Boffoli makes his points with the photos, but the captions are just as important to the story. In one photo called “Linguine Car Wash,” the caption reads: “The deluxe carbonara option was canceled after too many customers lost mirrors and antennas.” In another called “Sundae Skiers,” the caption reads: “The runs were short. But the bragging rights of exotic slopes were worth it.”
There is no average set-up time for Boffoli’s diorama photos, but he says he generally can shoot three to five set-ups in a few hours. During the editing process he may find he needs to re-shoot or completely cut an idea he previously thought would resonate. And some ideas just come to him while he’s doing everyday tasks such as peeling an orange. The act of creating a long orange peel made it onto the cover of his book.
“I’d love to say that I’m clever enough to know exactly what will make a successful image, but sometimes the truth defies a simple explanation,” said Boffoli. “I’m just an artist who makes work that pleases me, and when I’m lucky, it occasionally strikes a chord with someone else in the world.”
And if you’re wondering whether or not he munches during these food-filled sessions, he says, “not really.” The food is 100% real, but after he scrutinizes the food for a time through a lens, it’s not as appetizing.
Boffoli’s work is currently on display at Art Toronto and will open in Seattle on Oct. 29.
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Every two years, the deCordova Sculpture Park and Museum in Lincoln, Mass., stages an ambitious exhibition known as the Biennial. The group show shines a spotlight on emerging and mid-career contemporary artists working throughout New England.
The exhibit begins before you even enter the museum. Wandering around the grassy sculpture park you spot deadpan, hand-drawn placards by Boston text artist Pat Falco. They’re white with black lettering and look like picket signs. One designates a tree-lined alcove as a “Premier Make-Out Opportunity.” Another, stuck in a hill, reads “High Art,” behind it, “Higher Art.” There are eight in all.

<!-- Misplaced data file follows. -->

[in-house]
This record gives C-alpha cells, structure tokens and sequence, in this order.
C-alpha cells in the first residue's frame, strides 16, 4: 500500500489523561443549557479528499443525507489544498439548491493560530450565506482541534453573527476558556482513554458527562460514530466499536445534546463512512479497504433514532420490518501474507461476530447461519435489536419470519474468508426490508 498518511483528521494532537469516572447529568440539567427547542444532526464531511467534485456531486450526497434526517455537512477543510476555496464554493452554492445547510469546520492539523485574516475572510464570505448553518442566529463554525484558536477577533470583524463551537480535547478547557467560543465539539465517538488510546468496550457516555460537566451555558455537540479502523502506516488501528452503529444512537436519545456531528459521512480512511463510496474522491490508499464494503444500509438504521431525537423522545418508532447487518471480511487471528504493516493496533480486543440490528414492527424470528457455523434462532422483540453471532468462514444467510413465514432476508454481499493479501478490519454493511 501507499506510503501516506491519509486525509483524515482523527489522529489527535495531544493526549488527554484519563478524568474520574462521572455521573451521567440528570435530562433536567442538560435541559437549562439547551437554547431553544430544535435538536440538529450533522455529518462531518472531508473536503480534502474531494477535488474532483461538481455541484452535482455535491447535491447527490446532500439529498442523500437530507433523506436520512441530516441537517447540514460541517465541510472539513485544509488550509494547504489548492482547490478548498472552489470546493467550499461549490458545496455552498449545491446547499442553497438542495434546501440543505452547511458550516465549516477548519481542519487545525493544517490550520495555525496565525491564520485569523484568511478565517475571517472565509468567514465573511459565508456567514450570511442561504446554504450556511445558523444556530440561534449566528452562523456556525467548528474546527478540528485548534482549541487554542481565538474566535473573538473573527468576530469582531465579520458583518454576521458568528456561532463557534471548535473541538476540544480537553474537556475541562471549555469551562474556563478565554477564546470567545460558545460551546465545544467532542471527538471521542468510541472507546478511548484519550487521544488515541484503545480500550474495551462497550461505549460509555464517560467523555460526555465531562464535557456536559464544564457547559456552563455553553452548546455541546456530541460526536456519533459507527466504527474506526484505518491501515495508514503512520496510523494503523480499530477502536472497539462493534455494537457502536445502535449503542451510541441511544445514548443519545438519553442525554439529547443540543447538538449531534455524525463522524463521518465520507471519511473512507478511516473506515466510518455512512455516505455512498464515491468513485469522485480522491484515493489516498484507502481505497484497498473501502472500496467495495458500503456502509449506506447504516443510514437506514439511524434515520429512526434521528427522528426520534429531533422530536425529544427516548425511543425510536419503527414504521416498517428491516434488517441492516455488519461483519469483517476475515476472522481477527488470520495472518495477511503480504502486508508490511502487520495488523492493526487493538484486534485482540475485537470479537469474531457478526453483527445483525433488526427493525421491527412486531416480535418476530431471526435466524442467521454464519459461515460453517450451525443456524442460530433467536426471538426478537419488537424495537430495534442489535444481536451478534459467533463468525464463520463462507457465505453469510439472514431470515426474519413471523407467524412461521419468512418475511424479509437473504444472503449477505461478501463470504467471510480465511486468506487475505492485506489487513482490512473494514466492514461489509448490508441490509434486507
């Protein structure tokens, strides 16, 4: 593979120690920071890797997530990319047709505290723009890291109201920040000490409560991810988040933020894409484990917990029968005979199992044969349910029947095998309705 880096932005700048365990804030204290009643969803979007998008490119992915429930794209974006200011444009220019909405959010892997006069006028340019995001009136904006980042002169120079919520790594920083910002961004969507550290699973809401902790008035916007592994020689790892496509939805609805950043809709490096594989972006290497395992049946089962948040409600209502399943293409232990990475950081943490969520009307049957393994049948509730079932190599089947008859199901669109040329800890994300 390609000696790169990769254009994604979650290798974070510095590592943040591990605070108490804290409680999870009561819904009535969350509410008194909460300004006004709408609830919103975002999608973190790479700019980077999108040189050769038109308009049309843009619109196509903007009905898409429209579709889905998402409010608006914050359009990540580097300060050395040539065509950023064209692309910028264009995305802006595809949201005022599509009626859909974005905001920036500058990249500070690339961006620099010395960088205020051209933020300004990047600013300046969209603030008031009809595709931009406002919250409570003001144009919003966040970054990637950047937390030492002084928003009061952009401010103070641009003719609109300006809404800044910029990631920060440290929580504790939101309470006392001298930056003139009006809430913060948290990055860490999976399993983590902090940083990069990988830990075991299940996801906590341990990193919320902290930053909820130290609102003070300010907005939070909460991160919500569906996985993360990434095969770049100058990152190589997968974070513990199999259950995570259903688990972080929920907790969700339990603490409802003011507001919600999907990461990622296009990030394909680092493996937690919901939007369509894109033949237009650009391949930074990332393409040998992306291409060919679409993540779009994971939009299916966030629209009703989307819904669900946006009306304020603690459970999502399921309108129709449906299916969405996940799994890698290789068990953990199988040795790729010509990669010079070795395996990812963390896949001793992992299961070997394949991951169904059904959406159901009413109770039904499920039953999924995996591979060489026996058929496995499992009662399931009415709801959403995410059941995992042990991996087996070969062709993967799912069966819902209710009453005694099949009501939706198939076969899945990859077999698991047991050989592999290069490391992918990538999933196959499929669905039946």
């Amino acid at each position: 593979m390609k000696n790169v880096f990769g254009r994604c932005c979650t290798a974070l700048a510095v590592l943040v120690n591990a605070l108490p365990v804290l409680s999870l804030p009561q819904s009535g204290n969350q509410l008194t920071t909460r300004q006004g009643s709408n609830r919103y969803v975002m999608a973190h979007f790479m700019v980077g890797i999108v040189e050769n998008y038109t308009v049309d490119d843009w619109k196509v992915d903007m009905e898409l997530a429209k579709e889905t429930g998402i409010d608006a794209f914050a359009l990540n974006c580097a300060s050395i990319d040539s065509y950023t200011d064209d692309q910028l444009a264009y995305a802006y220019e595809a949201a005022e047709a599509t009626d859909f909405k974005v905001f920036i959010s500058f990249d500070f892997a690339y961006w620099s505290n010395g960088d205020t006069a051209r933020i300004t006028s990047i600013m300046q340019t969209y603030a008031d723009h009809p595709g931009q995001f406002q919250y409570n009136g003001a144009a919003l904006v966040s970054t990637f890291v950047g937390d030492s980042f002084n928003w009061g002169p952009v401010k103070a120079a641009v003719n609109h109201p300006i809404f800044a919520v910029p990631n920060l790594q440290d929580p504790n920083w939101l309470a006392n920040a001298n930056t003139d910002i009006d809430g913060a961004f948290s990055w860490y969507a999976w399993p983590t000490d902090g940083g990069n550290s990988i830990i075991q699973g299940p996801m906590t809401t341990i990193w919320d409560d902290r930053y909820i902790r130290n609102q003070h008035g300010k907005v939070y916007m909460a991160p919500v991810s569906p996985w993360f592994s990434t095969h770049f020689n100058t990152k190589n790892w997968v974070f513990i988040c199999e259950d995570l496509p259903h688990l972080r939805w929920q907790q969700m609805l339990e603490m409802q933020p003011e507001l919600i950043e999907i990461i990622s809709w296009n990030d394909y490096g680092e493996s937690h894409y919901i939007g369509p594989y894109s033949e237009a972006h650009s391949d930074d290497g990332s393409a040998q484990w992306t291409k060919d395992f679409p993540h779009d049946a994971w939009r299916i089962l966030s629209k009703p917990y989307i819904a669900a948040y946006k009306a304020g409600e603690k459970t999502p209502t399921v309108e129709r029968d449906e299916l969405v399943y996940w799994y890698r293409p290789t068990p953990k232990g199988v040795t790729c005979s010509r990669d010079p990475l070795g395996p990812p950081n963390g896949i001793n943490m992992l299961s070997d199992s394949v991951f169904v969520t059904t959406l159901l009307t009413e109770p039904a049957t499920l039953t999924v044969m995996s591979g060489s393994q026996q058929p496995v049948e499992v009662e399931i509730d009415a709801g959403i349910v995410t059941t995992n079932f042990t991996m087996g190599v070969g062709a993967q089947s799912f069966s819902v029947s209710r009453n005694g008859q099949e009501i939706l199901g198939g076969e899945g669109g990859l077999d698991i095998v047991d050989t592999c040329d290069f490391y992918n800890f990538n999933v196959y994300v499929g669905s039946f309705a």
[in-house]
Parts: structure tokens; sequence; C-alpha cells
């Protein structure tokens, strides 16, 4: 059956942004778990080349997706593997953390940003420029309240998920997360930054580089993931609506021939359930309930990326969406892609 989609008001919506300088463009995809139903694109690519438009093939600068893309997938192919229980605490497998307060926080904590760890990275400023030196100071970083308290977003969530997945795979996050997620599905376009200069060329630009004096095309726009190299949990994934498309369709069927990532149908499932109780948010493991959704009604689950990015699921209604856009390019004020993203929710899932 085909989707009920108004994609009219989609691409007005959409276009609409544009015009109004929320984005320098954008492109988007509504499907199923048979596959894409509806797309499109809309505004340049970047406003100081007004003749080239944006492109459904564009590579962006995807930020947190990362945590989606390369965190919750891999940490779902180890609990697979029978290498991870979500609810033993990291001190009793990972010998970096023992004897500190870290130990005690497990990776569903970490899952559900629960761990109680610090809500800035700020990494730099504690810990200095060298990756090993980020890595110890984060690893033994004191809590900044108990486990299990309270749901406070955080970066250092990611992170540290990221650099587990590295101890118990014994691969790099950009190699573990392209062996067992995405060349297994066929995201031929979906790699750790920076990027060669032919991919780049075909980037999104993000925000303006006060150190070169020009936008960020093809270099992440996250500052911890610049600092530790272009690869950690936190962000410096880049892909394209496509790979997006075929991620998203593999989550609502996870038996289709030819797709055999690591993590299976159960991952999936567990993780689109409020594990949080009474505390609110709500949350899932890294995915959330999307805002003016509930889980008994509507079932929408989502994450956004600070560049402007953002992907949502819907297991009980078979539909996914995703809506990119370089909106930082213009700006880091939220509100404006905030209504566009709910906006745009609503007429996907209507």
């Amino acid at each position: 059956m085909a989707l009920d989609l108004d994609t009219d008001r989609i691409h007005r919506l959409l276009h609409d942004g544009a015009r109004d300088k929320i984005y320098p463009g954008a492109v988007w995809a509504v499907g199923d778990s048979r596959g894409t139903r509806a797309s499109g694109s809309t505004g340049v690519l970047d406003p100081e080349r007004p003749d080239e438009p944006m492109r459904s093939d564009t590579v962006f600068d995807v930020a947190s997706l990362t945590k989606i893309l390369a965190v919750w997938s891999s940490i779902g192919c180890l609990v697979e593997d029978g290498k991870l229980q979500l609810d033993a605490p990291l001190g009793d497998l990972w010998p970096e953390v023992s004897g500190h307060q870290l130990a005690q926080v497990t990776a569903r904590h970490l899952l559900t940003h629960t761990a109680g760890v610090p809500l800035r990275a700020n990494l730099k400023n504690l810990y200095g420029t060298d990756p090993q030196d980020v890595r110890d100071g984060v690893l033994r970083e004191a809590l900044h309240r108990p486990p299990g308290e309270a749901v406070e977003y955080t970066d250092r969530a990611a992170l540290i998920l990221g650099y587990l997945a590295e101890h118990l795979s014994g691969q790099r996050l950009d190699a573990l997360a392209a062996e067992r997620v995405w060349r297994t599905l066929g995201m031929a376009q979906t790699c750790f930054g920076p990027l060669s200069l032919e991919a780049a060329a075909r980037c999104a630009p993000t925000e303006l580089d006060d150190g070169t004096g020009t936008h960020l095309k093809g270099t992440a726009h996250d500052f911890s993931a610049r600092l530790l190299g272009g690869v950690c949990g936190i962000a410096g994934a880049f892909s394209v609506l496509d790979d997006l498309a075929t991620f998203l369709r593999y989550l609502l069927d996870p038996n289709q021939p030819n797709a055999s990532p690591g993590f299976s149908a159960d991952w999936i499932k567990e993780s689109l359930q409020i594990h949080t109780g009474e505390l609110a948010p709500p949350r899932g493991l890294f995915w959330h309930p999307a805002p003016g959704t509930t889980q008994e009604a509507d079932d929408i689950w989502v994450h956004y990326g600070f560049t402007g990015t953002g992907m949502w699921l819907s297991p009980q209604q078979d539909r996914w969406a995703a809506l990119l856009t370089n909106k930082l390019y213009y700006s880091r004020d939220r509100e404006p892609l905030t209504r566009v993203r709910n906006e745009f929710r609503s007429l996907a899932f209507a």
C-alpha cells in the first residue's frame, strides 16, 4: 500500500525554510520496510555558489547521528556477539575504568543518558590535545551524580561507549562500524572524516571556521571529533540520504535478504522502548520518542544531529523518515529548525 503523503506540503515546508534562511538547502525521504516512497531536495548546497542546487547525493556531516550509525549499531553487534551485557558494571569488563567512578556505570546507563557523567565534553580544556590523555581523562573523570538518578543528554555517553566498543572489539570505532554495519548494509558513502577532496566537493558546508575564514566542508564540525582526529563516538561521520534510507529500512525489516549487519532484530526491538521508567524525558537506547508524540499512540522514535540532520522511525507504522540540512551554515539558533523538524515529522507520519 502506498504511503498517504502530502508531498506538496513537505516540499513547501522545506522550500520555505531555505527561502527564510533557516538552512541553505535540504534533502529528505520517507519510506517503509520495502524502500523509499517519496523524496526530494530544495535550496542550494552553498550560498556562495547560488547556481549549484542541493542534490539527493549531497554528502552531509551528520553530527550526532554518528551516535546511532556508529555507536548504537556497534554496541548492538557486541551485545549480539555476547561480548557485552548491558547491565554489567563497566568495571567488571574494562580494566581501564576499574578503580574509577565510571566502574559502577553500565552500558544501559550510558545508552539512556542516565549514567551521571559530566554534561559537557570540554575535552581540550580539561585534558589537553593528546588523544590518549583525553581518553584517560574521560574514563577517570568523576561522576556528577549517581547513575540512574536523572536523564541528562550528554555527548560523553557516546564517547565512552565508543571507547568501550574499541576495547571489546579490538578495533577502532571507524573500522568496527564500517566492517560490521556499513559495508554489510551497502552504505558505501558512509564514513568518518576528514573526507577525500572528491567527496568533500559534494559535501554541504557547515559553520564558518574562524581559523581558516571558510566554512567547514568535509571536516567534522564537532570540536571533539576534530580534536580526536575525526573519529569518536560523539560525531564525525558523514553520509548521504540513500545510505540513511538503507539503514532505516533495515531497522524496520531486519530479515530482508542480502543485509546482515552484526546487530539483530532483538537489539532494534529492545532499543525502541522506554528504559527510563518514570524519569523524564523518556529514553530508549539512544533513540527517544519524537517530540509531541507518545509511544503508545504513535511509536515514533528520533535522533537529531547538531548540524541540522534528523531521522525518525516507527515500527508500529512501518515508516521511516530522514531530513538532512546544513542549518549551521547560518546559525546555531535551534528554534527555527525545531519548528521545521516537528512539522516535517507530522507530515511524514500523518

Outside the museum’s entrance, curator Lexi Lee Sullivan met me at a little cabin.
“He built this house with materials that were donated and some that were purchased from Home Depot,” she explained.
The “he” she referred to is Providence artist John C. Gonzalez. He made his “Home Depot House” while working in the store’s paint department.
“And it was built with Home Depot associates. So the aesthetics of the piece as well as how it is joined — everything about it — is very specific to who was helping him to build the piece,” Sullivan added.
Gonzalez’s cabin will double as a work space for artists-in-residence during the biennial. “So the artists will be here every Saturday and Sunday and as many days as they can take off during the week,” she said with a laugh.
It’s been a daunting task for Sullivan to scour New England for emerging artists such as Gonzalez. She road-tripped to more than 150 studios where she met with makers using all kinds of mediums — from video to film to audio to Plexiglas and beyond. To pare down the possibilities, Sullivan turned to regional art critics and curators for their opinions and insight.
“I think there’s still really a place for locale in art,” deCordova museum director Dennis Kois explained. “Just like there’s a local food movement and there’s a local music scene, there’s a local art movement — and it’s the culture that’s made here.”